6. Missy Mazzoli
Mazzoli recently was named composer in residence at the Opera Company of Philadelphia, following on the successful New York premiere of her opera, Songs From the Uproar. She has garnered commissions from Carnegie Hall, the L.A. Philharmonic (for violinist Jennifer Koh), eighth blackbird, the Minnesota Orchestra, and the Kronos Quartet; scored a composer in residence gig with the Albany Symphony; earned a Fulbright grant; and directed New York’s wondrous MATA Festival. In October, she will premiere SALT, a multimedia collaboration with cellist Maya Beiser and writer Erin Cressida-Wilson, based on the biblical story of Lot’s wife.
7. Judd Greenstein
Another member of the Brooklyn indie-classical community, Greenstein is certainly one of the finest composers of his generation and a founder/member of the composer/performer collective NOW Ensemble. His music is often performed in alternative spaces but recent commissions from the Minnesota Orchestra and ETHEL (the string quartet) may prove harbingers.
8. Nico Muhly
Probably the best known of his generation of composers, the Brooklyn-based Philip Glass protege is a prolific producer of choral music, film scores (including 2008 Best Picture nominee The Reader), dance music and two operas. He was a pianist/conductor/ arranger on three Bjork albums and for several other indie rock performers, and has released two albums of his own music.
9. Zosha di Castri
Bay Area new music fans might remember di Castri’s piece for the 2011 Cabrillo Festival, Alba, of which SFCV’s reviewer, Jeff Dunn, wrote “Her eight-minute contribution already shows a great flair for orchestration and tone painting.” Still finishing her doctorate at Columbia University, she already has received multiple commissions in her native Canada, and was most recently named the first composer in a joint commissioning project by the San Francisco Symphony, the New World Symphony, and publisher Boosey and Hawkes. San Franciscans will hear her new work for orchestra in fall 2013.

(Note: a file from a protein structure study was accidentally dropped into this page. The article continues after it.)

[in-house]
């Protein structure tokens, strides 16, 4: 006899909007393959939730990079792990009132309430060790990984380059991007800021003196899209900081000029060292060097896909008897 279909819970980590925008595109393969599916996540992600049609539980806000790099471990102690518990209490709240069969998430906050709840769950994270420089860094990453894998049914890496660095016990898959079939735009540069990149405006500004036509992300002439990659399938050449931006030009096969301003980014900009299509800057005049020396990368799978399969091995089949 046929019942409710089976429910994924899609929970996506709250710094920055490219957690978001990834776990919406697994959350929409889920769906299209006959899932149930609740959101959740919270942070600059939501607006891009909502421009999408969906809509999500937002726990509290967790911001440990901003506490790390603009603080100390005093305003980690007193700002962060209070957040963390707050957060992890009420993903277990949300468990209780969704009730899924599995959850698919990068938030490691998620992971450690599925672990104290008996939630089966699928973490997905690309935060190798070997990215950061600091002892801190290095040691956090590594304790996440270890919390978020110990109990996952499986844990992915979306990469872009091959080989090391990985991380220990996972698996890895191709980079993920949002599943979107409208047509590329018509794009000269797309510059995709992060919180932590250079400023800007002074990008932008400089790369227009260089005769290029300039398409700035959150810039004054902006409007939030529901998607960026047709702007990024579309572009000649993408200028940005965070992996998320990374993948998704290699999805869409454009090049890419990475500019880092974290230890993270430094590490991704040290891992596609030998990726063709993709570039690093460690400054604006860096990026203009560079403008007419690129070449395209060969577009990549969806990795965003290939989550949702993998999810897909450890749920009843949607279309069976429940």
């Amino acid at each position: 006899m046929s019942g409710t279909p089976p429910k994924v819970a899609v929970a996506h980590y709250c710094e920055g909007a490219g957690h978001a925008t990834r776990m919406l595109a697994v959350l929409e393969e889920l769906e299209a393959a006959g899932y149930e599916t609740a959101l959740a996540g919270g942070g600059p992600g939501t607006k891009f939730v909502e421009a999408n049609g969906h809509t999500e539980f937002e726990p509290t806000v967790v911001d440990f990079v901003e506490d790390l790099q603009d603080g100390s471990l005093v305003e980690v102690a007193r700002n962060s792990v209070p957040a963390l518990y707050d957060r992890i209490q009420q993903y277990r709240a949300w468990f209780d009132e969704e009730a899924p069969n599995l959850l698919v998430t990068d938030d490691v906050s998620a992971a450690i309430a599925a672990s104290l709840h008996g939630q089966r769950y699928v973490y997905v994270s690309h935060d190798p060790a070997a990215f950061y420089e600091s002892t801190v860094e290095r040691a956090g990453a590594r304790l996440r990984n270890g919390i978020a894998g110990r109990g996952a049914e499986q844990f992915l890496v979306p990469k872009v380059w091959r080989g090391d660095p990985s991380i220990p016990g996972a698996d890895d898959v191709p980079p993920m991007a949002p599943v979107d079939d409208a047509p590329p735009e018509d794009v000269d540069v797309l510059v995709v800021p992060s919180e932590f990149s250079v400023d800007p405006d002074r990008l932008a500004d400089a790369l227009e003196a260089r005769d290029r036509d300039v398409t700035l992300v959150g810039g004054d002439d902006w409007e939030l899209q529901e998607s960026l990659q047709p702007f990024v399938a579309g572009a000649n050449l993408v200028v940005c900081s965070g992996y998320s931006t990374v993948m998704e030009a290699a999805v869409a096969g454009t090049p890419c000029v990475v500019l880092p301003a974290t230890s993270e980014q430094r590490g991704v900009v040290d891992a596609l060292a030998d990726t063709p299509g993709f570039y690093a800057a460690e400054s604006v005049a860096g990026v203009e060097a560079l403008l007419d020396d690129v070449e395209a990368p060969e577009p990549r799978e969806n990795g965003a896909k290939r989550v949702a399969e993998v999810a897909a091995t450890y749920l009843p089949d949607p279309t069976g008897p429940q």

10. Gabriel Kahane
The Venice Beach-born Brooklyn resident composes music that resists categorization and spans the spectrum between pop and contemporary classical. 2011-2012 was a big year for Kahane’s branching into classical commissions: the L.A. Philharmonic (Orinoco Sketches, last fall), Kronos Quartet (The Red Book), and American Composer’s Orchestra and L.A. Chamber Orchestra (the song cycle Crane Palimpsest). His musical, February House, premiered at the Public Theater as part of his residency there, and he is touring with his band, supporting his 2011 album, Where Are the Arms.
11. Timo Andres
Raised in rural Connecticut and now living in Brooklyn, Andres often plays his own music and that of his contemporaries, on piano and with ACME and other ensembles. He has received commissions from Carnegie Hall, the L.A. Philharmonic, L.A. Chamber Orchestra, and other major institutions. His two-piano album, Shy and Mighty (Nonesuch, 2010) was singled out for praise by critic Alex Ross, among others.
12. Corey Dargel
Best known as a singer-songwriter of “art-pop” the Texas-born Brooklynite often addresses contemporary political and social as well as personal subjects, as, for example, in Last Words From Texas, eight songs setting the last words of executed prisoners. Moving away from synth-pop (pop with synthesized accompaniment), his 2010 album, Someone Will Take Care of Me, was two fully written-out, large-scale song cycles, one dealing with debilitating hypochondria and the other with the phenomenon of voluntary amputation. Dargel is a founding member of the Brooklyn-based experimental theater company, Laboratory Theater.